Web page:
BA did not “make a huge profit” from the fuel surcharge.
There was some evidence of industry-wide fuel surcharge price fixing, for which a fine was paid (on a different evidential basis), but the subsequent trial collapsed in a fiasco, with evidence being presented that no criminal collusion had taken place:
There may be the potential for profiting from fuel hedging, and many airlines have done OK on this front, but as with any hedge, sometimes they will profit other times they will not; it is only really about helping out with short term cashflow.
I don’t see anything wrong with the fuel surcharge on redemption tickets; some airlines charge for an extra bag, on board drinks etc. and in the scheme of things these charges usually stack up to about the same amount. While the charge on redemptions may be perceived to devalue the value of frequent flyer miles, the alternative would simply be to charge more miles (and I think some airlines do allow you to use miles to offset the fuel/taxes); as for many people miles are harder to come by than cash, and there is a clear relationship between the cost of flying an aircraft in fuel terms and the fuel surcharge, this is a solid business model.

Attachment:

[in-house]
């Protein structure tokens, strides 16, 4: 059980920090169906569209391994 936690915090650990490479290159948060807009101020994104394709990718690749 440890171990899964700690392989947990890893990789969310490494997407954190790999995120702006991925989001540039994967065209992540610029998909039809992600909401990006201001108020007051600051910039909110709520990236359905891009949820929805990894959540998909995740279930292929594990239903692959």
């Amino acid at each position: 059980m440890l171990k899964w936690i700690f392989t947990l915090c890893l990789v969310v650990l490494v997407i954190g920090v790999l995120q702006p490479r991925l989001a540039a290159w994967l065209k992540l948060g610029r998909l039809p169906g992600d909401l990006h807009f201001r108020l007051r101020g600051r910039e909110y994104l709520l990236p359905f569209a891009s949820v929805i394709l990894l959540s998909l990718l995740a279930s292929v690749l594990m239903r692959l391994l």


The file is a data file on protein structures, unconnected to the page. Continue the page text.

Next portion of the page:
I agree it should always be bundled into the price quoted, and BA does this from the very start, unlike other airlines which load the surcharge on at the end, which isn’t very transparent at all.